Archive | March, 2017

EU to target encrypted apps

Last week, the UK’s Home Secretary Amber Rudd said that WhatsApp risked becoming a “place for terrorists to hide.” Then, like many others that have used this tired old trope, she went on to call for the development of some magic unicorn key to unlock all encrypted communications, one that was somehow available only to those on the side of truth, beauty, law and order, and not to the other lot. In doing so, her cluelessness was particularly evident, as her invocation of the “necessary hashtags” emphasized, but she’s not alone in that. Despite the chorus of experts pointing out for the thousandth time why it’s not possible, the EU Justice Commissioner has just said that the EU must have magic unicorn keys, too.

• Techdirt: EU Plans To Weaken Encrypted Communications Despite Countless Warnings It Can’t Be Done Safely »
• Ars Technica: Cryptic crypto clash: EU justice chief holds “intensive talks” with IT giants »
• Euractiv: EU to propose new rules targeting encrypted apps in June »


Full circle…

A Spanish court on Wednesday sentenced a young woman to jail for posting jokes on Twitter about the 1973 assassination of a senior figure in the Franco dictatorship.

Even the granddaughter of Carrero Blanco attacked the move by public prosecutors to charge Vera and put her on trial, saying in a letter sent to daily El Pais in January that while the jokes were in poor taste they were not worthy of such legal action. “I’m scared of a society in which freedom of expression, however regrettable it may be, can lead to jail sentences,” Lucia Carrero Blanco wrote.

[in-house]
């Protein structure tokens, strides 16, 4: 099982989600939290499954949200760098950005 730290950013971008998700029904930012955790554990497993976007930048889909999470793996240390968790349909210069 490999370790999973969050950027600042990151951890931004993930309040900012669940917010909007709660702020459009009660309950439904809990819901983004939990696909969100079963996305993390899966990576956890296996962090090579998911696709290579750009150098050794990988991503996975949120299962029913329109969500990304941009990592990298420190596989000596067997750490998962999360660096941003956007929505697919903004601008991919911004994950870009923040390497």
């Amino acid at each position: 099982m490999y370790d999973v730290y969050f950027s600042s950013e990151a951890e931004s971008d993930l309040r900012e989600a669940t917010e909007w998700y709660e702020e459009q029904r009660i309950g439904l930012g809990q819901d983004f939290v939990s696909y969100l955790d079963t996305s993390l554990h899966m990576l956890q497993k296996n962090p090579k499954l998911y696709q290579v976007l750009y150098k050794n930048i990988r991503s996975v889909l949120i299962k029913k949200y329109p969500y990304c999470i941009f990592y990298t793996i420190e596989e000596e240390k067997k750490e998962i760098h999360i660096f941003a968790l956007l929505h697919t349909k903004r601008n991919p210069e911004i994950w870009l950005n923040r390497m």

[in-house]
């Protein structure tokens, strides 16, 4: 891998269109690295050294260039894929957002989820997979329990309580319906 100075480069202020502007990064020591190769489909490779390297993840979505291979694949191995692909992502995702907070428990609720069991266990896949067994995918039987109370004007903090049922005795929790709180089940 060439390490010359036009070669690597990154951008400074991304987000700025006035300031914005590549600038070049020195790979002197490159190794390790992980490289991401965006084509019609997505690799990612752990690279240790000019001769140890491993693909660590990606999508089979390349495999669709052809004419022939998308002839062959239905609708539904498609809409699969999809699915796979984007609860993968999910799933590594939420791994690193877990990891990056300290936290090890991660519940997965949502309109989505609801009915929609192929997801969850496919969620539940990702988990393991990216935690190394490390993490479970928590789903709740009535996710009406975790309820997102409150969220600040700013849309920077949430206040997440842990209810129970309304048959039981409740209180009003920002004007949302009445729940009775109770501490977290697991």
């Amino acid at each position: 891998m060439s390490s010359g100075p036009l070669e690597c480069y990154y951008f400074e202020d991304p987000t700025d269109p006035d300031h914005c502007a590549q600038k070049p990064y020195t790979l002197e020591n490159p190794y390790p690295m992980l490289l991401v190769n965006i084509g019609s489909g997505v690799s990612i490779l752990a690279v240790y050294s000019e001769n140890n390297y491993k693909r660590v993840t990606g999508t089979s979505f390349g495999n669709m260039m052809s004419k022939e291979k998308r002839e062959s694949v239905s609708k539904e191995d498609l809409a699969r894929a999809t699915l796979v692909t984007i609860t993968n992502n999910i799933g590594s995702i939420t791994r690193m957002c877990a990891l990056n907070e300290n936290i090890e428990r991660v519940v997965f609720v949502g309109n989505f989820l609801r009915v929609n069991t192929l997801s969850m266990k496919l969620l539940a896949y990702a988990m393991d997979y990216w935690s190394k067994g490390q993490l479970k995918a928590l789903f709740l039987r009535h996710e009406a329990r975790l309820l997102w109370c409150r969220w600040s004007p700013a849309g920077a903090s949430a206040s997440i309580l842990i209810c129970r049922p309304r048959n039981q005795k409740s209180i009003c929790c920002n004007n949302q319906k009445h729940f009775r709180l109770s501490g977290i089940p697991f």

The Guardian: Spanish woman given jail term for tweeting jokes about Franco-era assassination »


In the US, threats to IT security comes from within

That a major U.S. company had to rely on WikiLeaks to learn about security problems well-known to U.S. intelligence agencies underscores concerns expressed by dozens of current and former U.S. intelligence and security officials about the government’s approach to cybersecurity. (…)

Across the federal government, about 90 percent of all spending on cyber programs is dedicated to offensive efforts, including penetrating the computer systems of adversaries, listening to communications and developing the means to disable or degrade infrastructure, senior intelligence officials told Reuters.

Reuters: A scramble at Cisco exposes uncomfortable truths about U.S. cyber defense »


California to make »fake news« illegal?

From a proposed Californian law:

18320.5. It is unlawful for a person to knowingly and willingly make, publish or circulate on an Internet Web site, or cause to be made, published, or circulated in any writing posted on an Internet Web site, a false or deceptive statement designed to influence the vote on either of the following:

(a) Any issue submitted to voters at an election.

(b) Any candidate for election to public office.

EFF comments…

In other words, it would be illegal to be wrong on the internet if it could impact an election. The bill is unconstitutional under U.S. Supreme Court case law (see our opposition letter for more information on that), and likely to draw immediate and costly lawsuits if it is signed into law.